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Second, he said, although these differences in each generation are random, some of them convey distinct advantages to an animal, giving it a much greater chance to survive and breed.Over time, this beneficial variation spreads to the rest of the species, because those with the advantage are more likely than those without it to stay alive and reproduce.And, finally, over longer periods of time, cumulative changes produce new species, all of which share a common ancestor.
The answer lies, in large part, in the theological implications of evolutionary thinking.
For many religious people, the Darwinian view of life – a panorama of brutal struggle and constant change – conflicts with both the biblical creation story and the Judeo-Christian concept of an active, loving God who intervenes in human events.
Still, the issue didn’t filter down to the wider American public until the end of the 19th century, when many popular Christian authors and speakers, including the famed Chicago evangelist and missionary Dwight L.
Moody, began to inveigh against Darwinism as a threat to biblical truth and public morality.
The book became an instant bestseller and, as Darwin had feared, set off a firestorm of controversy in his native Britain.
Dissertation Learning Outcomes - Creationism Vs Evolution Essays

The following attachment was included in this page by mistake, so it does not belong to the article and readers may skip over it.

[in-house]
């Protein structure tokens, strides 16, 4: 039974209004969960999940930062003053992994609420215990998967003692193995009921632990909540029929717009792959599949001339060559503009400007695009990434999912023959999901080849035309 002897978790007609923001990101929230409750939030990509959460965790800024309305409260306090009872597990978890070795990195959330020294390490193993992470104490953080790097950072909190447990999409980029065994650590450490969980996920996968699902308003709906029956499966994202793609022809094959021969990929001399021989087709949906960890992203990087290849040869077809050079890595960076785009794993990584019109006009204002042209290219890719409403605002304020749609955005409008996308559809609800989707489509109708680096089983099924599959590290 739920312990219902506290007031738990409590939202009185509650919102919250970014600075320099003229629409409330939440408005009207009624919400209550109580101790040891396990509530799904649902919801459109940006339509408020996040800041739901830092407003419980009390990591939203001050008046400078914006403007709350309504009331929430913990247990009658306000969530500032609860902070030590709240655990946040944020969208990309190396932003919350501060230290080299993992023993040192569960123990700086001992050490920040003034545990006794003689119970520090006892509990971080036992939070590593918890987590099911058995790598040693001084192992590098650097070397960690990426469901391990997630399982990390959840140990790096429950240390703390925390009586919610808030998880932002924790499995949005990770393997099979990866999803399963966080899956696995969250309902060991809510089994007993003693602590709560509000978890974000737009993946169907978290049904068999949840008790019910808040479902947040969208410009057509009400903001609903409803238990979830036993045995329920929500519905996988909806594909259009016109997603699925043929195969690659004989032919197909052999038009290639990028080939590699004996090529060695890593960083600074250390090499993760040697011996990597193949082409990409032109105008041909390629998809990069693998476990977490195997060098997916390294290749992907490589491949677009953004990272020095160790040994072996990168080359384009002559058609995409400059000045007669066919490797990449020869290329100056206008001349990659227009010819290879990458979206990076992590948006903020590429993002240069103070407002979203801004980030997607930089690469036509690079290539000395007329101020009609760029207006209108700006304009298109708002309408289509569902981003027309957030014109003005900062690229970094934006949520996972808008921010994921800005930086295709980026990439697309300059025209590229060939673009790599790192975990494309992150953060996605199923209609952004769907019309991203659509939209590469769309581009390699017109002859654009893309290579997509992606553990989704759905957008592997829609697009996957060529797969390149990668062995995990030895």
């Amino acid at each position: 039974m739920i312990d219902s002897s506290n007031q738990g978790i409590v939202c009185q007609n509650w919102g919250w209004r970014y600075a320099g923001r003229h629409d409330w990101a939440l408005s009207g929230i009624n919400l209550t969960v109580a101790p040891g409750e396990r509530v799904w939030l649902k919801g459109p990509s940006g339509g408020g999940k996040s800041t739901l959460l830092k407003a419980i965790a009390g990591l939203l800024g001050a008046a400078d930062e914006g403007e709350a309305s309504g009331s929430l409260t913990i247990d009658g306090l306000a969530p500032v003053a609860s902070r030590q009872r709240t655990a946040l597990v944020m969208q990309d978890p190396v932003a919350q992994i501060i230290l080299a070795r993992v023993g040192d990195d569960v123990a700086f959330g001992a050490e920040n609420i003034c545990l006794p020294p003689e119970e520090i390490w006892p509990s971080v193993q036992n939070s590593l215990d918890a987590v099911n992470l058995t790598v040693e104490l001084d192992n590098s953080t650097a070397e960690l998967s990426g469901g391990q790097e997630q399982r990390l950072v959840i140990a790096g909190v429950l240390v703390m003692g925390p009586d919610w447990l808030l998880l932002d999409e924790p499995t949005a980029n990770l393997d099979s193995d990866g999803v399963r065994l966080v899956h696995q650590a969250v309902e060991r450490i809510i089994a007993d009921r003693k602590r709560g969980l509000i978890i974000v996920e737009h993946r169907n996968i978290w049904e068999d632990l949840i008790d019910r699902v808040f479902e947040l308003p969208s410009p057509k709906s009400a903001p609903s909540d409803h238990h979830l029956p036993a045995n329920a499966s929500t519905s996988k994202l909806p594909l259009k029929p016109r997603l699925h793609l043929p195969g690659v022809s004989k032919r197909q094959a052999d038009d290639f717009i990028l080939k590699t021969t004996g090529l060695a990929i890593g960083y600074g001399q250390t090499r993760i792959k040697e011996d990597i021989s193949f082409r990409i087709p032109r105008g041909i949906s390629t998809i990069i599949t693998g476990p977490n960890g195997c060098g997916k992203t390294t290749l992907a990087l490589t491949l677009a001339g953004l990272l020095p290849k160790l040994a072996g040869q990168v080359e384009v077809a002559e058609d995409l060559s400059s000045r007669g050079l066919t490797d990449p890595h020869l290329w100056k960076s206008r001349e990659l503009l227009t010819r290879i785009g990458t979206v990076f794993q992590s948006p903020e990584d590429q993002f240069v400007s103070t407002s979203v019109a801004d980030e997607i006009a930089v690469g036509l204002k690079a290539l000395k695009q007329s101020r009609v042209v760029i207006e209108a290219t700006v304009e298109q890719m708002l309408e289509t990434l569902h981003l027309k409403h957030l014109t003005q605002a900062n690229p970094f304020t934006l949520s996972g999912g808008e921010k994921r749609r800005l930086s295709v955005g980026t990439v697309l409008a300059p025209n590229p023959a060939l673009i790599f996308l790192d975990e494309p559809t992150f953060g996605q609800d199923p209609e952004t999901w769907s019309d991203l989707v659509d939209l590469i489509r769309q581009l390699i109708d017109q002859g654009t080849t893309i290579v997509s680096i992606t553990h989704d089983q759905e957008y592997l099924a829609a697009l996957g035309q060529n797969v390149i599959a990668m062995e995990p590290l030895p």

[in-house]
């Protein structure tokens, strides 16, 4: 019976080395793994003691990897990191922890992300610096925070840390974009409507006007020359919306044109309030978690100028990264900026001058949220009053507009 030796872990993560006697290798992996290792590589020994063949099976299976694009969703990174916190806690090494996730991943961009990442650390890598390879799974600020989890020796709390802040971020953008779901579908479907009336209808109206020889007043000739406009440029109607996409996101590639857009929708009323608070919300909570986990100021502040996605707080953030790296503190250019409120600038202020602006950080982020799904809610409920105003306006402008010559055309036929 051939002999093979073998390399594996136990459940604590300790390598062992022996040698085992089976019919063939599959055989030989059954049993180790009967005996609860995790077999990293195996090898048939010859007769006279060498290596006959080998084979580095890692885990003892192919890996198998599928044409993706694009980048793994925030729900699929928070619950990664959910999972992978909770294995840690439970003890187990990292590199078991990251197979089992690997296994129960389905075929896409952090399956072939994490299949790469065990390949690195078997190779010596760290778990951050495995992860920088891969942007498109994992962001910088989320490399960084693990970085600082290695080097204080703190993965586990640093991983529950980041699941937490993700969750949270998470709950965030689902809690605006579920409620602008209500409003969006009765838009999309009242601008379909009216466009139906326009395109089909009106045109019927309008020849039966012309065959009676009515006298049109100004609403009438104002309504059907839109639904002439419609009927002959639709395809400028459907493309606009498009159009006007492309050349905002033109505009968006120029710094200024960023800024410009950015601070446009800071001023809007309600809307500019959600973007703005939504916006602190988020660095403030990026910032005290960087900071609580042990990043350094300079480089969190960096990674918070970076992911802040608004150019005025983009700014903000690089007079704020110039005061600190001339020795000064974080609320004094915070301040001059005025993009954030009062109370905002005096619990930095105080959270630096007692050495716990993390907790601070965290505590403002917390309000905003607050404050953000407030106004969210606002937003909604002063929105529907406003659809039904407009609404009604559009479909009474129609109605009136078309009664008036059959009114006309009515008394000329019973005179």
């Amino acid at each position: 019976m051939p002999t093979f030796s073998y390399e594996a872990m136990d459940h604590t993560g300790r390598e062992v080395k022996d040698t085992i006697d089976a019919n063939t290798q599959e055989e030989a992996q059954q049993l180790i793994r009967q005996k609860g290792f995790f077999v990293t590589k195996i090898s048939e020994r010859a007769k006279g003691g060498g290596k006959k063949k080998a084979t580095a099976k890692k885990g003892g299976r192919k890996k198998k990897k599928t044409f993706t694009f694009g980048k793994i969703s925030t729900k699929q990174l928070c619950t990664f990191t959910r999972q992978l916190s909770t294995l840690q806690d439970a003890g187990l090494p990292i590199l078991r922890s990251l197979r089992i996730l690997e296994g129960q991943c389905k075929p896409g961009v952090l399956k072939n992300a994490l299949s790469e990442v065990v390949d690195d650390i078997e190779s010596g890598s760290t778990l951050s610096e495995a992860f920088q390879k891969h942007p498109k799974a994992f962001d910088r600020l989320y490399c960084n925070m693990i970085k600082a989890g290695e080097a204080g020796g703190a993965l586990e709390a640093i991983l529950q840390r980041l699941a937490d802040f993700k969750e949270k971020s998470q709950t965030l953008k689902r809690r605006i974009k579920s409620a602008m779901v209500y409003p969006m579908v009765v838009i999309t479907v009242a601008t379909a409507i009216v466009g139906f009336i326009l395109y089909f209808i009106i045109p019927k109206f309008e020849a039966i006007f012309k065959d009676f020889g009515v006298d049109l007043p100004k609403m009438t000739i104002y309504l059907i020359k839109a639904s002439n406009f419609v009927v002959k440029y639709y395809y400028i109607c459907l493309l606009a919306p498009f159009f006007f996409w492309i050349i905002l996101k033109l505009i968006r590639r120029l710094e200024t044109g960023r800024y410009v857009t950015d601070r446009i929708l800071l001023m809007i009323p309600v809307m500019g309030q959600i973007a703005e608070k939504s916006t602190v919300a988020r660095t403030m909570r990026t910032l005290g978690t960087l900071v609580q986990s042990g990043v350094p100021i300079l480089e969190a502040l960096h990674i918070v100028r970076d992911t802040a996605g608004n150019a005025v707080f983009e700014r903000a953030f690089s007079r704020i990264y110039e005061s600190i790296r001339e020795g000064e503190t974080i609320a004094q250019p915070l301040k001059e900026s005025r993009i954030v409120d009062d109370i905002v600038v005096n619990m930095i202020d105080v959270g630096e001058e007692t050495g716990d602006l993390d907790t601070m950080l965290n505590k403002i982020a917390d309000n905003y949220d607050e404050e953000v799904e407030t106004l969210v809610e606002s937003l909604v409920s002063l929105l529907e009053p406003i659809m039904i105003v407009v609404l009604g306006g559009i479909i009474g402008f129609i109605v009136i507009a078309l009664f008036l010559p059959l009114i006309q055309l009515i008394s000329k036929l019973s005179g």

While many scientists defended Darwin, religious leaders and others immediately rejected his theory, not only because it directly contradicted the creation story in the biblical book of Genesis, but also because – on a broader level – it implied that life had developed due to natural processes rather than as the creation of a loving God.In spite of the fact that evolutionary theory is accepted by all but a small number of scientists, it continues to be rejected by many Americans. (The Print Collector/Getty Images) Most biologists and other scientists contend that evolutionary theory convincingly explains the origins and development of life on Earth. adult population accepts evolutionary theory, but only as an instrument of God’s will.A look back at American history shows that, in many ways, questions about evolution have long served as proxies in larger debates about religious, ethical and social norms.From efforts on the part of some churches in the 19th and early 20th centuries to advance a more liberal form of Christianity, to the more recent push and pull over the roles of religion and science in the public square, attitudes toward evolution have often been used as a fulcrum by one side or the other to try to advance their cause.He might never have done so if another British naturalist, Alfred Russel Wallace, had not in 1858 independently come up with a very similar theory.At that point, Darwin, who had already shared his conclusions with a small number of fellow scientists, finally revealed his long-held ideas about evolution and natural selection to a wider audience. First, he argued, each animal is not an exact replica of its parents, but is different in subtle ways.(See “Religious Groups’ Views on Evolution.”) This basic concern with evolutionary theory has helped drive the decadeslong opposition to teaching it in public schools.Even over the last 15 years, educators, scientists, parents, religious leaders and others in more than a dozen states have engaged in public battles in school boards, legislatures and courts over how school curricula should handle evolution.The issue was even discussed and debated during the runups to the 20 presidential elections.This battle has ebbed in recent years, but it has not completely died out.